– the extent of the delay;

– the reasons for the delay;

– any explanation put forward to account for the delay;

– the degree of prejudice caused by delay; and

– the extent of the connection, if any, between the existing claims and the proposed new cause of action.

[21] As can be seen from the chambers judgment in the case before us, this list of factors has come to be seen as a checklist in applications to add a cause of action or a party after the expiry of the limitation period.  It is sometimes forgotten that the list of factors is not an exhaustive one, and that the overriding concern is whether the proposed amendment will be “just and convenient”.  The factors listed in Teal Cedar and in Letvad will typically be important factors to be considered by a chambers judge, but the decision is ultimately a discretionary one.  Thus in Boutsakis & Kakavelakis, A Partnership v. Boutsakis, 2008 BCCA 13, 77 B.C.L.R. (4th) 113, this Court upheld the granting of amendments even though not all of the Teal factors had been specifically referred to in the judgment of the chambers judge.  Newbury J.A., speaking for the Court, said:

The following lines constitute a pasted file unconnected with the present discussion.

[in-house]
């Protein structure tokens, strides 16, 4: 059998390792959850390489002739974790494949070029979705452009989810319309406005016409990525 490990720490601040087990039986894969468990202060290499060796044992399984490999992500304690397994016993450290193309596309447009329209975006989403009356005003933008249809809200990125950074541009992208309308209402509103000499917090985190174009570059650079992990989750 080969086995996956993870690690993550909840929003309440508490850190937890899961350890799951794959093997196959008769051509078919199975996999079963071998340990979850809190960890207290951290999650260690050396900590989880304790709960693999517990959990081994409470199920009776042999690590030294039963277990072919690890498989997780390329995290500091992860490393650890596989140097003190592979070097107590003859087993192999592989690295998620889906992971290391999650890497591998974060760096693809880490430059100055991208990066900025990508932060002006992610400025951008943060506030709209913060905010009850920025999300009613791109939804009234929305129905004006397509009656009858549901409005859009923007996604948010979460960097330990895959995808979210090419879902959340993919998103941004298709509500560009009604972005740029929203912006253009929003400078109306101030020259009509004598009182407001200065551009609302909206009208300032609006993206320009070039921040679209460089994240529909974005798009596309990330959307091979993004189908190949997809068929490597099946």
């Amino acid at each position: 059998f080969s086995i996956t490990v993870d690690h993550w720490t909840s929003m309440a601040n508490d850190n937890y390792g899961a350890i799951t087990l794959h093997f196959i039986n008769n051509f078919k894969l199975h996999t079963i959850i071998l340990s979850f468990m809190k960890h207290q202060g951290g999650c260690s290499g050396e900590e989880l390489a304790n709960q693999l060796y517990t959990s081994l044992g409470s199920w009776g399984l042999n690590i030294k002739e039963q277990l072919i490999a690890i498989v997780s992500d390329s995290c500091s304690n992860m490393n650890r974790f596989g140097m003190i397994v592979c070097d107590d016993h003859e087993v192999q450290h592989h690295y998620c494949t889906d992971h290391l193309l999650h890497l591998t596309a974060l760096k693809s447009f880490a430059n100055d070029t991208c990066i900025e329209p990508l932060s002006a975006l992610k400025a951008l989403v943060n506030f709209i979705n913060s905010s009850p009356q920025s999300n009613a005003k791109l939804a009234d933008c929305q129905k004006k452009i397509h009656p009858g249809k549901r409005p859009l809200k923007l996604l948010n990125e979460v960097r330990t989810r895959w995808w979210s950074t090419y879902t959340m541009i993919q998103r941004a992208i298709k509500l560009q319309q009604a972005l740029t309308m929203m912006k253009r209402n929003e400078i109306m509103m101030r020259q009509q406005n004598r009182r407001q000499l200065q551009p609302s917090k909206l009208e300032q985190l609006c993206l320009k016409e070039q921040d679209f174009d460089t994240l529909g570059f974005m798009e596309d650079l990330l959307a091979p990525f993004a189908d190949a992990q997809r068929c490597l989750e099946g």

[21]      … [I]t seems to me that although the summary trial judge did not mention the authorities, she did consider many of the factors listed in Teal Cedar – the reasons for the plaintiffs’ delay, the question of prejudice to the appellants; Mr. Kakavelakis’ difficulty in obtaining Mr. Boutsakis’ cooperation in enforcing the Partnership’s rights against Crown Travel; and the overall context of the two actions generally.  Given the high degree of deference that is to be accorded to a discretionary decision of this kind, I see no basis on which this court should interfere with her conclusion that both amendments to the Statement of Claim in the “F” action should be permitted and given effect to notwithstanding that between the issuance of the writ in 1989 and the 1997 and 2004 motions to amend, fresh causes of action advanced by those amendments would have become barred by the lapse of time.

Contact

If you would like further information or require assistance, please get in touch.

ERIK
MAGRAKEN

Personal Injury Lawyer

When not writing the BC Injury Law Blog, Erik is the managing partner at MacIsaac & Company, based in Victoria, B.C. He is also involved with combative sports regulatory issues and authors the Combat Sports Law Blog.

“Work hard, be kind and enjoy the ride!”
Erik’s Philosophy

Disclaimer